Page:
Since two substrates, aminiacyl-tRNA and peptidyl-tRNA, participate in the central chemical reaction of the elongation cycle, the main question is where the corresponding A and P sites are located on the ribosome. The following obvious postulates must be put at the basis of any considerations concerning the tRNA positions in the translating ribosome: (1) The anticodons of the two tRNAs, one in the A site and the other in the P site, must be drawn together, in order to provide their interactions with neighbour codons along mRNA. (2) The acceptor ends of the two tRNAs also must be in close proximity, in order to provide the transpeptidation reaction. (3) The central cores ("elbows") of the two L-shaped tRNAs may be drawn apart. Thus, the two tRNAs form a tRNA pair (Fig. 9.12) that can be considered as a unit in the search of its position on the ribosome.

According to all the data available, the codon section of mRNA and, hence, the anticodons of tRNAs are at the small subunit of the translating ribosome, evidently in the cleft separating the head on one side and the body and the side bulge ("platform") on the other, i.e., at the neck of the small subunit; this position is marked by an open cycle at the contour representation of the overlap projection of the ribosome, Fig. 9.13. At the same time, the peptidyl transfrase center and, hence, the acceptor ends of the tRNAs are at the large subunit, in the groove under the central protuberance, i.e., at the neck of this subunit; a closed cycle marks this site in Fig. 9.13. Therefore, the axis connectig the anticodon regions of the tRNA pair (AC) with the acceptor region (PTC) must be directed more or less perpendicularly to the subunit interface. This means that the bodies of both tRNA molecules must be placed in the interface space of the ribosome, between the ribosomal subunits. As already mentioned in Section 5.5, the space seems to be sufficient to accomodate at least two tRNA molecules. Indeed, recent reports on cryo-electron microscopy of ribosomes charged with tRNA molecules directly confirmed that the tRNAs occupy the inter-subunit space being located in the "inter-neck" pocket of the ribosome (Agrawal et al., 1996; Stark et al., 1997)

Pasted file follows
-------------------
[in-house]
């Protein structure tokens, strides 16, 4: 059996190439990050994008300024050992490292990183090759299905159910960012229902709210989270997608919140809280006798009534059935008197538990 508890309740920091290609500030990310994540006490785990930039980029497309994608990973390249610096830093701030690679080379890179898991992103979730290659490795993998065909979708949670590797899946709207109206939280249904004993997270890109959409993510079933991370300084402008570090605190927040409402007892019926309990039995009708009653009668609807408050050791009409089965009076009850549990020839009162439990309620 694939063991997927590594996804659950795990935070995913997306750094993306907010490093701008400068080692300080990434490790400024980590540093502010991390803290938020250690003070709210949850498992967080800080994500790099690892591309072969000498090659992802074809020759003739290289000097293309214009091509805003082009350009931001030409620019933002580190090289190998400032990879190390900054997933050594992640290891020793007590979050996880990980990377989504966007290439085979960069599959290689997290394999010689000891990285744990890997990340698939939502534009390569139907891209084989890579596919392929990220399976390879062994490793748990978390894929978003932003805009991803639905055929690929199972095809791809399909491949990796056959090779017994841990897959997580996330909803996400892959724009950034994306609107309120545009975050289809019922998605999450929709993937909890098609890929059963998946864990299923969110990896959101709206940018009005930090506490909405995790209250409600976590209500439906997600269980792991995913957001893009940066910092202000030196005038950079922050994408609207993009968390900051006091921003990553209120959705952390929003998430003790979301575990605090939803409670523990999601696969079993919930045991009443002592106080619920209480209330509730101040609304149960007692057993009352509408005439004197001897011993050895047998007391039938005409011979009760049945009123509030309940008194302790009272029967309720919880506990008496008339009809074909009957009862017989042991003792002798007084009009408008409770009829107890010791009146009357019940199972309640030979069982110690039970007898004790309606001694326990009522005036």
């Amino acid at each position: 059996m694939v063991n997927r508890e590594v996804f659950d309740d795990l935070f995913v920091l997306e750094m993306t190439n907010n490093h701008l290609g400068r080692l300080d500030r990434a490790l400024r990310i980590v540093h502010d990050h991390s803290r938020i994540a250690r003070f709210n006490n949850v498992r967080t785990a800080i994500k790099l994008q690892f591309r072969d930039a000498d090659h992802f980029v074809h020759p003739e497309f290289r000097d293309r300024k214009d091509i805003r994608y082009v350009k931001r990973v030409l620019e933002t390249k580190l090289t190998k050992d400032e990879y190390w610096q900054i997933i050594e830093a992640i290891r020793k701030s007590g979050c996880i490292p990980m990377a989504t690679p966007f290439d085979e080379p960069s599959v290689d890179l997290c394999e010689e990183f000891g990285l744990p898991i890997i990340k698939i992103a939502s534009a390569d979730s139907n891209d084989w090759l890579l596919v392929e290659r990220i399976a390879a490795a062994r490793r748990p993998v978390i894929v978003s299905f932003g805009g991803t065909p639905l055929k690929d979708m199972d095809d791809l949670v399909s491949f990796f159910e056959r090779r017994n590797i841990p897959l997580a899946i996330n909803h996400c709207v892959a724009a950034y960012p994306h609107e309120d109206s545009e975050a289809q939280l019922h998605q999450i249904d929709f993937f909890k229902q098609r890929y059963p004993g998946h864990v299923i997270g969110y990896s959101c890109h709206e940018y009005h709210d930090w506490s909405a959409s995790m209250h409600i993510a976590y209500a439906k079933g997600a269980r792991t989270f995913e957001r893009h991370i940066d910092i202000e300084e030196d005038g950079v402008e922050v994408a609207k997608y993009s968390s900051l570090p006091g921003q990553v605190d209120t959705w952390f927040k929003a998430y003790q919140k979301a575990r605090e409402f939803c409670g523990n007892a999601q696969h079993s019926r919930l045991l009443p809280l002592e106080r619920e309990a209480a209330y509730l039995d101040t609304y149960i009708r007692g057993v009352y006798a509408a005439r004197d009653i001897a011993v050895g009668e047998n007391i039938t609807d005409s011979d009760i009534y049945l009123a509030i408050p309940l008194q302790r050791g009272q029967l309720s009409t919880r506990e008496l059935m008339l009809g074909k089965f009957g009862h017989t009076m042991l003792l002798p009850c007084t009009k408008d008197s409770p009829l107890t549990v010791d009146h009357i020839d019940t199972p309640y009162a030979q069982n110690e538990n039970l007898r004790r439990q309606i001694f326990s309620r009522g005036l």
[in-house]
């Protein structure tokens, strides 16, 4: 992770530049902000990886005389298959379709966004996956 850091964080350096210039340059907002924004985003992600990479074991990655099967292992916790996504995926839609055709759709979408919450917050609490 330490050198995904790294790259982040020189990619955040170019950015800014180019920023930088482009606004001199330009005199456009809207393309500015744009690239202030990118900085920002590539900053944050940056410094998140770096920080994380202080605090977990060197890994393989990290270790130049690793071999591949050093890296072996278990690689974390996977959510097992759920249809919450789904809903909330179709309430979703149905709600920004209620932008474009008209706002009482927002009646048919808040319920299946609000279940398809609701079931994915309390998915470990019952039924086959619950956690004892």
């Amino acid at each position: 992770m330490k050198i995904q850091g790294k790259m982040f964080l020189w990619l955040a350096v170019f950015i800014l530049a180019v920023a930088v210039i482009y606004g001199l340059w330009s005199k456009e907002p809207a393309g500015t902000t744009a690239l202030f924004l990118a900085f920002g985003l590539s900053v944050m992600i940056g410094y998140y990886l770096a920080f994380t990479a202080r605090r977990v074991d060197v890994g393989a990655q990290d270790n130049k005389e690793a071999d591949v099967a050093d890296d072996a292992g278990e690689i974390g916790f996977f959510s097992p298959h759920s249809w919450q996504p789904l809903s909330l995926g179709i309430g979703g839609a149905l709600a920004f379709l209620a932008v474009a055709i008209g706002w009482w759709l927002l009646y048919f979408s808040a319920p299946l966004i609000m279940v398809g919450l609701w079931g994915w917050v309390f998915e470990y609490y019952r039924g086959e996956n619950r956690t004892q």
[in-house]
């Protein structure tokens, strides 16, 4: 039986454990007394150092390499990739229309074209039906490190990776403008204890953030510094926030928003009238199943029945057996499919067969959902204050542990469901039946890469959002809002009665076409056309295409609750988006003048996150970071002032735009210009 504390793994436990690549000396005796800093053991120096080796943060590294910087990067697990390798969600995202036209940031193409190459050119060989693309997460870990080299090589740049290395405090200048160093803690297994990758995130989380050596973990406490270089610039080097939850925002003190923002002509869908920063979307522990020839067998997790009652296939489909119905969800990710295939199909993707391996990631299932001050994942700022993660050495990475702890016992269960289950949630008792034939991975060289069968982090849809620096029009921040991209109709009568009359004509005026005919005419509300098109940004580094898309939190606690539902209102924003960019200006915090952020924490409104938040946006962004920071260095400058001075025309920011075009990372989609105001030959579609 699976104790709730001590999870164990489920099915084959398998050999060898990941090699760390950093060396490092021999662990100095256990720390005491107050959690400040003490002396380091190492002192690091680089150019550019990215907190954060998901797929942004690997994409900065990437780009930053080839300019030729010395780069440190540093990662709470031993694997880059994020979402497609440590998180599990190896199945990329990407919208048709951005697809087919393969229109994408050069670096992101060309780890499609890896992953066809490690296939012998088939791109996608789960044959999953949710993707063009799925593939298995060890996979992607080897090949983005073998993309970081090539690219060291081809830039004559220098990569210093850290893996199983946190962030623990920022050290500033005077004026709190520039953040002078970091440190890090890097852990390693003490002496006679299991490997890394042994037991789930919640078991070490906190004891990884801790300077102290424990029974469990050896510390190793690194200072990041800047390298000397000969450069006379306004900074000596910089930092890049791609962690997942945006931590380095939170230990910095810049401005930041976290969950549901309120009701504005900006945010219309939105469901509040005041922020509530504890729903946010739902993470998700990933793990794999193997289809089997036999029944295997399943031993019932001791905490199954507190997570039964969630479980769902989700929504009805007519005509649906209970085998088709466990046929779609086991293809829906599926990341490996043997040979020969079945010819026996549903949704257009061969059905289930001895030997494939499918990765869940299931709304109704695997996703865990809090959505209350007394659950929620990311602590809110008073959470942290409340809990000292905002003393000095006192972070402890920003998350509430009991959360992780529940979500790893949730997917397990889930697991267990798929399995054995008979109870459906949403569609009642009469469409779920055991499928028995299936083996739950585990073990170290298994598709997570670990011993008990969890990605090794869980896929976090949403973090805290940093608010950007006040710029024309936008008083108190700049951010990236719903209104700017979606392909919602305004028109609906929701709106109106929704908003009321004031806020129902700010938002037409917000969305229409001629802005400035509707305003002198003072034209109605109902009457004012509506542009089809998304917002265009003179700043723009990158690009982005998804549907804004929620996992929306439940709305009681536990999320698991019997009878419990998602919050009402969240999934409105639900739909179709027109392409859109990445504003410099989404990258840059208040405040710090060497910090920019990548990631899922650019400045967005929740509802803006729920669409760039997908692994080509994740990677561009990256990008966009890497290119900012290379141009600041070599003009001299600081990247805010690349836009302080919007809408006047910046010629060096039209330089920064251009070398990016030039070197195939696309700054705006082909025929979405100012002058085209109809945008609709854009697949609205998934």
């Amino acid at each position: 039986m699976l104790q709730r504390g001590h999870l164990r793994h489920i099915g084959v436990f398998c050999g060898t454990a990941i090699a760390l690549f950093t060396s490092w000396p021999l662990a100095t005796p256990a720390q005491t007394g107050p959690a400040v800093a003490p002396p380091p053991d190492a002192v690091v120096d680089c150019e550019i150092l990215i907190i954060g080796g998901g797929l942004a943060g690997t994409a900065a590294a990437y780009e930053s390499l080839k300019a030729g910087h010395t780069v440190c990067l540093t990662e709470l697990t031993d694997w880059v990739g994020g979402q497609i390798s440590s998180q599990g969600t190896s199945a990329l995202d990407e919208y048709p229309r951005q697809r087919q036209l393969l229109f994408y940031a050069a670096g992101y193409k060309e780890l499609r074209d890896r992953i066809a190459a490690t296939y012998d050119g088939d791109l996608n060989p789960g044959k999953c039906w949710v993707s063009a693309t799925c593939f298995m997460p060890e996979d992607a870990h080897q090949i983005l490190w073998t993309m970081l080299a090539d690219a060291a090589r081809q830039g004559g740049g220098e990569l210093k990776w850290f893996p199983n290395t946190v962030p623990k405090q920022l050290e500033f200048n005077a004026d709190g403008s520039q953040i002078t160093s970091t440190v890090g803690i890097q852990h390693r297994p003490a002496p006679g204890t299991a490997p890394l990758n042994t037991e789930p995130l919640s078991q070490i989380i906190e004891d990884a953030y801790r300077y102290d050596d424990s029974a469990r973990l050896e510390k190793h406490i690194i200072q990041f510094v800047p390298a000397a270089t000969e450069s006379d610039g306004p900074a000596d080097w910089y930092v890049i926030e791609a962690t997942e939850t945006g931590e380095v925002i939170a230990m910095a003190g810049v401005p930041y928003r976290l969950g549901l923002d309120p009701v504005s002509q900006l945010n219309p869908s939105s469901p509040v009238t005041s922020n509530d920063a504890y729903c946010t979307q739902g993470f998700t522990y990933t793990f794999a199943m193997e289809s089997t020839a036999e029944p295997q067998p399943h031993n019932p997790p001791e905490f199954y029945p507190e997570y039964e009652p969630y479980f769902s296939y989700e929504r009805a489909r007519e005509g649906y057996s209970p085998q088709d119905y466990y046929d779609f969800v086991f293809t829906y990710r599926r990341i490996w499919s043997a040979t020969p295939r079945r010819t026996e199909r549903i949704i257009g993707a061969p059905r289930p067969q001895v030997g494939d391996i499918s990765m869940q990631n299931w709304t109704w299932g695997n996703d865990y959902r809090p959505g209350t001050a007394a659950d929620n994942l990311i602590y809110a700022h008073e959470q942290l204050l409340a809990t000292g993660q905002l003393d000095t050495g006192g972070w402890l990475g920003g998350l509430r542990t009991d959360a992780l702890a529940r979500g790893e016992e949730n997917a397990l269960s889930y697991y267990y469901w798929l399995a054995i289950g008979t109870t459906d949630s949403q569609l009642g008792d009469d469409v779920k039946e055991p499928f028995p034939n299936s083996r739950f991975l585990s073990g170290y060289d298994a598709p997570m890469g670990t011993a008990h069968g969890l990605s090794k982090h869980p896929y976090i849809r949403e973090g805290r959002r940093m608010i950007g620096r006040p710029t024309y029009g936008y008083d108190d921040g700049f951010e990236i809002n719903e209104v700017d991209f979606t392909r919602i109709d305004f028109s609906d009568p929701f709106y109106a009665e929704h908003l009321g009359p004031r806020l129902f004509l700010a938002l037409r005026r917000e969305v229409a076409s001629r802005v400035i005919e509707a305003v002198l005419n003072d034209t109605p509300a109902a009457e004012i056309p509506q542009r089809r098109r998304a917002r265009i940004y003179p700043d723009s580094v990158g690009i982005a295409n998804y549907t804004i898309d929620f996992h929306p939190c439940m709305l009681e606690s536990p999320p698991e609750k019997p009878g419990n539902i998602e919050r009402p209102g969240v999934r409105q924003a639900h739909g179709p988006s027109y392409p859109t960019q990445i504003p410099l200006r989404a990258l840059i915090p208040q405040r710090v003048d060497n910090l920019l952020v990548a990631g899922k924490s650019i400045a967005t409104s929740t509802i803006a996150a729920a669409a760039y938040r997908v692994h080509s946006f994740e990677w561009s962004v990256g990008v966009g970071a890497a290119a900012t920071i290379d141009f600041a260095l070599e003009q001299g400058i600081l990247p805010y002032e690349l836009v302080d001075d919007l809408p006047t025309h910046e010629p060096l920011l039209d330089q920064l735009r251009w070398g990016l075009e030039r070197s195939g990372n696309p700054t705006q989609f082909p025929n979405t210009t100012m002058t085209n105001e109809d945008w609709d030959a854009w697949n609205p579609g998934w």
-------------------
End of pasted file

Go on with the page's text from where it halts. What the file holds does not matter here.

In the pair of tRNAs, one being placed in the A site and the other in the P site, two principally different orientations can be considered. The first is the so-called R type orientation (Rich, 1974), when the T-loop of the A-site tRNA faces the D-loop of the P-site tRNA (Fig. 9.14, "P(R)"). In this case, after transpeptidation, the translocational movement of the A-site tRNA residue to the P site will proceed

possess either a preexisting GTPase center or any indispensable complement of the GTPase center of the factor.